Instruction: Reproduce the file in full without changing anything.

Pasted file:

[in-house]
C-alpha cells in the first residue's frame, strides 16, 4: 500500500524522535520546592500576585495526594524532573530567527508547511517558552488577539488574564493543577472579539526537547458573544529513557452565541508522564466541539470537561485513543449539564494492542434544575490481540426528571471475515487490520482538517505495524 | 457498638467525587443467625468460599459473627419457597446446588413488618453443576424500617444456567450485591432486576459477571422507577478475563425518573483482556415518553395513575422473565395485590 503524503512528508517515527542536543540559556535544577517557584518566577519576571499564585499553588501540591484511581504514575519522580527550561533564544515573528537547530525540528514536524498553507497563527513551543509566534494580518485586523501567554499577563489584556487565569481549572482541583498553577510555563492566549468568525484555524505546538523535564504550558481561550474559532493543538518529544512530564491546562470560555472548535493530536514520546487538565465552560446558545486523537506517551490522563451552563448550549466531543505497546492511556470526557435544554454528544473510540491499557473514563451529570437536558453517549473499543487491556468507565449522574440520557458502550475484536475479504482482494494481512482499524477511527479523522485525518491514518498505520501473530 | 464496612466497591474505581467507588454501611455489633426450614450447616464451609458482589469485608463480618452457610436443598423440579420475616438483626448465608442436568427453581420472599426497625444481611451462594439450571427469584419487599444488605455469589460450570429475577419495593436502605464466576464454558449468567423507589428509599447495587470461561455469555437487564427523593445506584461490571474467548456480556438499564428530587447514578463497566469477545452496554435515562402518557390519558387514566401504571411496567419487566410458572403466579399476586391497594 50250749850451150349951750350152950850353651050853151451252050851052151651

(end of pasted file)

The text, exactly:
[in-house]
C-alpha cells in the first residue's frame, strides 16, 4: 500500500524522535520546592500576585495526594524532573530567527508547511517558552488577539488574564493543577472579539526537547458573544529513557452565541508522564466541539470537561485513543449539564494492542434544575490481540426528571471475515487490520482538517505495524 | 457498638467525587443467625468460599459473627419457597446446588413488618453443576424500617444456567450485591432486576459477571422507577478475563425518573483482556415518553395513575422473565395485590 503524503512528508517515527542536543540559556535544577517557584518566577519576571499564585499553588501540591484511581504514575519522580527550561533564544515573528537547530525540528514536524498553507497563527513551543509566534494580518485586523501567554499577563489584556487565569481549572482541583498553577510555563492566549468568525484555524505546538523535564504550558481561550474559532493543538518529544512530564491546562470560555472548535493530536514520546487538565465552560446558545486523537506517551490522563451552563448550549466531543505497546492511556470526557435544554454528544473510540491499557473514563451529570437536558453517549473499543487491556468507565449522574440520557458502550475484536475479504482482494494481512482499524477511527479523522485525518491514518498505520501473530 | 464496612466497591474505581467507588454501611455489633426450614450447616464451609458482589469485608463480618452457610436443598423440579420475616438483626448465608442436568427453581420472599426497625444481611451462594439450571427469584419487599444488605455469589460450570429475577419495593436502605464466576464454558449468567423507589428509599447495587470461561455469555437487564427523593445506584461490571474467548456480556438499564428530587447514578463497566469477545452496554435515562402518557390519558387514566401504571411496567419487566410458572403466579399476586391497594 50250749850451150349951750350152950850353651050853151451252050851052151651